Showing posts from February, 2011

Stonewall Kitchens

 I try nobly to incorporate edibles into my garden, though space and exposures often confound my best efforts. I can usually always fit it a Sungold tomato, even if in a pot, and this year I have plans for haricots verts and Armenian cucumber, both to be grown vertically. I return frequently to photos I took while on a garden junket to Maine in the summer of 2009. Stonewall Kitchen in York is my benchmark for combining edibles and ornamentals beautifully.

The Arboretum at UC Davis

 Over morning coffee I pondered my options for a rainless Sunday. Why not visit a garden that I would not even consider for a summertime destination? Davis fits the bill; the central valley of California is dreadful in summer. Flat, hot and hazy.  The University at Davis is the premiere school for veterinary science, and enology in the California system. The arboretum is modest when compared to the botanical garden at UC Berkekely, but it has some nice features going for it. It's free, it's open 24 hours a day ( amazingly I saw no evidence of Saturday night student beer parties ) and it is adjacent to downtown ; walkers, runners and bikers are the beneficiaries of its wide paths.  The paths run along each side of a stream, in this area Hardenbergia was in full bloom along the banks. I couldn't find the tag for this Acacia caught the sunlight in a lovely way. Acacia vestita 'Hairy Wattle' .. so why the 'hairy' moniker ? I searched for eviden

Urban Homestead

Ok, well maybe it's stretch to apply the term 'urban' to a mission..but urbanity is relative, right ? What might pass for urban in Northern California in 1823 ?   And anyway, Urban Homestead seems like a catchy title for a post.   And how about the fruits on this Prickly Pear about sustainable ! Mission San Francisco de Solano is in the town of Sonoma, adjacent to the square. These photos were taken in January.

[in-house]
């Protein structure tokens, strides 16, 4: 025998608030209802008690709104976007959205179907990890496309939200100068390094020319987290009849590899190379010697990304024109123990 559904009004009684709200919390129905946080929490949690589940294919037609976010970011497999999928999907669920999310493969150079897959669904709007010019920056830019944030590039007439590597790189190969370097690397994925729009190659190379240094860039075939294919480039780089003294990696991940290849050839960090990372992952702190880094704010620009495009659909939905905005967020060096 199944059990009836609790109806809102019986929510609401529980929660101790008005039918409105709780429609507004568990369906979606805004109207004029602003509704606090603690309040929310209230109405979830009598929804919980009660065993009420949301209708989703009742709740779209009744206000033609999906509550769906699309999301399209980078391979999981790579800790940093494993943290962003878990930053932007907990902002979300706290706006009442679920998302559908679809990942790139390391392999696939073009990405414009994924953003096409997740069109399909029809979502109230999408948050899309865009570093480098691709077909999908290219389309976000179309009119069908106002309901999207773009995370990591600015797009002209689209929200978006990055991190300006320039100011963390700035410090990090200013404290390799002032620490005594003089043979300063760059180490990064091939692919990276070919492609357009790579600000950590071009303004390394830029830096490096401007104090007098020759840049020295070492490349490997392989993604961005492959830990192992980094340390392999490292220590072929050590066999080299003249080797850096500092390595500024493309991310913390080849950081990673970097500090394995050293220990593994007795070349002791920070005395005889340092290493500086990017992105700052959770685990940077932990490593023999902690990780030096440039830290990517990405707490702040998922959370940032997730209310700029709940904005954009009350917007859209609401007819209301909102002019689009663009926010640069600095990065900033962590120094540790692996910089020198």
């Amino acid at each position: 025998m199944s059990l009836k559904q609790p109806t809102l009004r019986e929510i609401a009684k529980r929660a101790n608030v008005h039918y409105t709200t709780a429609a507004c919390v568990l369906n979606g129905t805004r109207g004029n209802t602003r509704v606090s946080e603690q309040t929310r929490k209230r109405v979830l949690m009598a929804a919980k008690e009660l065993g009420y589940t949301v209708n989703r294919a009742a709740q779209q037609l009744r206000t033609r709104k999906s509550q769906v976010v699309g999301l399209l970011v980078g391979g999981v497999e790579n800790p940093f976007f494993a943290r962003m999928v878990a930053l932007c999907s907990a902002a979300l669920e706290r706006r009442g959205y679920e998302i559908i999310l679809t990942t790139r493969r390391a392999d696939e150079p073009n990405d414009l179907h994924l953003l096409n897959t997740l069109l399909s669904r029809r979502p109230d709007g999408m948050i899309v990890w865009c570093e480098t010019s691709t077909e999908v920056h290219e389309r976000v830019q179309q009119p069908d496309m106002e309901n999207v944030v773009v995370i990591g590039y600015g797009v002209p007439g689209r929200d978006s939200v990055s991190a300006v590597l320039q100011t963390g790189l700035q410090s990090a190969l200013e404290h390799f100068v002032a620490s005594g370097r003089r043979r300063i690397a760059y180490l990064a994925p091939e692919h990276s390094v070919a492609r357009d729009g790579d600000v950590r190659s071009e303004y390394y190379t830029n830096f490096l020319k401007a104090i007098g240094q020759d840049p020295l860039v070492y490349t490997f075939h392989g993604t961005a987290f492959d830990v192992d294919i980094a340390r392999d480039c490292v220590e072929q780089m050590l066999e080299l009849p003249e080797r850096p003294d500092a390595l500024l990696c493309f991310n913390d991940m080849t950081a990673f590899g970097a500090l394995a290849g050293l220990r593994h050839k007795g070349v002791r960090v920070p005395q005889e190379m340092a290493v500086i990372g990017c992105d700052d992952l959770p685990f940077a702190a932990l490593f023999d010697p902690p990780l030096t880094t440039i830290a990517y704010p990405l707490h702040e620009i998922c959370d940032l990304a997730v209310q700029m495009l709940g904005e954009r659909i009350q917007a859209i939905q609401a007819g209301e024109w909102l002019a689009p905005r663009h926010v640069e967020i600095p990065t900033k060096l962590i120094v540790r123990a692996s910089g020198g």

BloomDay February

I'm a Bloomday Sophomore -two more and I graduate. I'll be happy with a 3.0 .  What did I look at in February before I grew Hellebores ?      I love Pansies. I think it's the fragrance.-or maybe the faces ? . These ruffle-y numbers are new for me this year-naturally I lost the tag and have no clue what they are named. WTH. Clematis Armandii is unfolding. I could post a photo of Borage every month . I always have one- they seem oblivious to the hazzards of winter.

Cootamundra Wattle

An instance where the common name is almost longer and more complicated than the scientific, I can't say I've ever heard anyone apply this moniker to Acacia baileyana. Now blooming here in the valley  these Acacias flaunt themselves on roadsides and the edges of vineyards , and are only maligned by those unfortunate souls who suffer the plague of allergies.


 The line of demarcation is blurry here in zone 9 and fickle too, receding and advancing along with  radical temperature fluctuations; frosty rooftops give way to a cold beer at noon in the warm sun on a patio  that is still unobstructed by the leafy canopy of the nearby trees. 30 at 5AM , 70 at noon.  This Clematis armadii is my personal signpost..when the buds plump up and begin to peek out my garden has turned a corner- it's waking up. We still are likely to have cold and wet days ahead. There will be setbacks-standing water, snails, weeds and frostburn -but stuff is growing. It's spring-ish.